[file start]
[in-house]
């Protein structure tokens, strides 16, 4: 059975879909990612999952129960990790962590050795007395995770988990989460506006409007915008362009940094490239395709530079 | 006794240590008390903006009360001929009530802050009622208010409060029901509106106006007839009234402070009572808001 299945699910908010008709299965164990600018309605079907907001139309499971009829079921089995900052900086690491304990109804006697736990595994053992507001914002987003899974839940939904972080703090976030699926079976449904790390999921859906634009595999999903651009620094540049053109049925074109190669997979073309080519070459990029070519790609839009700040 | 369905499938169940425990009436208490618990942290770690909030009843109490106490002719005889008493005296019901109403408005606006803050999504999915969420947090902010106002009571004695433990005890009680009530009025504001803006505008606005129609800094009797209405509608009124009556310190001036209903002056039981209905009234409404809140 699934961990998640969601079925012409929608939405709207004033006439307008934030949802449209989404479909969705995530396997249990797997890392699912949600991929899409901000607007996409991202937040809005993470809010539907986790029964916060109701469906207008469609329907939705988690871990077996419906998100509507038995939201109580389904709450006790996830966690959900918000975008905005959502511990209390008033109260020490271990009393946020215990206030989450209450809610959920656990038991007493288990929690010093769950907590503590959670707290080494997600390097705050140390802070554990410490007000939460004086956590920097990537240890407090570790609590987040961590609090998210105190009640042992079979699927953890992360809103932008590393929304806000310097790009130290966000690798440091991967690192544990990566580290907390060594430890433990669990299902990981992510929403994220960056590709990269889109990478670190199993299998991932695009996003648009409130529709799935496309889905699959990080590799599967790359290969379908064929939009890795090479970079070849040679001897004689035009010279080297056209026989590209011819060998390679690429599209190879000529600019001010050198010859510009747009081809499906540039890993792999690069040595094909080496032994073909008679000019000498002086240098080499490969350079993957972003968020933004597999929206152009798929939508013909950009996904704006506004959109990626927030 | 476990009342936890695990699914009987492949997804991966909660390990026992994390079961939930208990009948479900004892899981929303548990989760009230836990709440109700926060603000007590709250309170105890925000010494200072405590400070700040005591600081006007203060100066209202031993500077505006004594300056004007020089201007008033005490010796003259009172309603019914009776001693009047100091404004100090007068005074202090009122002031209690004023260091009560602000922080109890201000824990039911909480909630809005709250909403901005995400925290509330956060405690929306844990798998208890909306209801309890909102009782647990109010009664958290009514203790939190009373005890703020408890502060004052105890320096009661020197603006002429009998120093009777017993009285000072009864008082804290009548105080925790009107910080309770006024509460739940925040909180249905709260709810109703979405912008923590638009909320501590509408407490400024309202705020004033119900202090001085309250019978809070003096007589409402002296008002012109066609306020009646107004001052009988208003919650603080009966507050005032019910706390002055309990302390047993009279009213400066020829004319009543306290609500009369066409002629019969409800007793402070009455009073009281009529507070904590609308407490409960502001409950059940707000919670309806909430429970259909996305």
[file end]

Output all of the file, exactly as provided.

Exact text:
[in-house]
């Protein structure tokens, strides 16, 4: 059975879909990612999952129960990790962590050795007395995770988990989460506006409007915008362009940094490239395709530079 | 006794240590008390903006009360001929009530802050009622208010409060029901509106106006007839009234402070009572808001 299945699910908010008709299965164990600018309605079907907001139309499971009829079921089995900052900086690491304990109804006697736990595994053992507001914002987003899974839940939904972080703090976030699926079976449904790390999921859906634009595999999903651009620094540049053109049925074109190669997979073309080519070459990029070519790609839009700040 | 369905499938169940425990009436208490618990942290770690909030009843109490106490002719005889008493005296019901109403408005606006803050999504999915969420947090902010106002009571004695433990005890009680009530009025504001803006505008606005129609800094009797209405509608009124009556310190001036209903002056039981209905009234409404809140 699934961990998640969601079925012409929608939405709207004033006439307008934030949802449209989404479909969705995530396997249990797997890392699912949600991929899409901000607007996409991202937040809005993470809010539907986790029964916060109701469906207008469609329907939705988690871990077996419906998100509507038995939201109580389904709450006790996830966690959900918000975008905005959502511990209390008033109260020490271990009393946020215990206030989450209450809610959920656990038991007493288990929690010093769950907590503590959670707290080494997600390097705050140390802070554990410490007000939460004086956590920097990537240890407090570790609590987040961590609090998210105190009640042992079979699927953890992360809103932008590393929304806000310097790009130290966000690798440091991967690192544990990566580290907390060594430890433990669990299902990981992510929403994220960056590709990269889109990478670190199993299998991932695009996003648009409130529709799935496309889905699959990080590799599967790359290969379908064929939009890795090479970079070849040679001897004689035009010279080297056209026989590209011819060998390679690429599209190879000529600019001010050198010859510009747009081809499906540039890993792999690069040595094909080496032994073909008679000019000498002086240098080499490969350079993957972003968020933004597999929206152009798929939508013909950009996904704006506004959109990626927030 | 476990009342936890695990699914009987492949997804991966909660390990026992994390079961939930208990009948479900004892899981929303548990989760009230836990709440109700926060603000007590709250309170105890925000010494200072405590400070700040005591600081006007203060100066209202031993500077505006004594300056004007020089201007008033005490010796003259009172309603019914009776001693009047100091404004100090007068005074202090009122002031209690004023260091009560602000922080109890201000824990039911909480909630809005709250909403901005995400925290509330956060405690929306844990798998208890909306209801309890909102009782647990109010009664958290009514203790939190009373005890703020408890502060004052105890320096009661020197603006002429009998120093009777017993009285000072009864008082804290009548105080925790009107910080309770006024509460739940925040909180249905709260709810109703979405912008923590638009909320501590509408407490400024309202705020004033119900202090001085309250019978809070003096007589409402002296008002012109066609306020009646107004001052009988208003919650603080009966507050005032019910706390002055309990302390047993009279009213400066020829004319009543306290609500009369066409002629019969409800007793402070009455009073009281009529507070904590609308407490409960502001409950059940707000919670309806909430429970259909996305």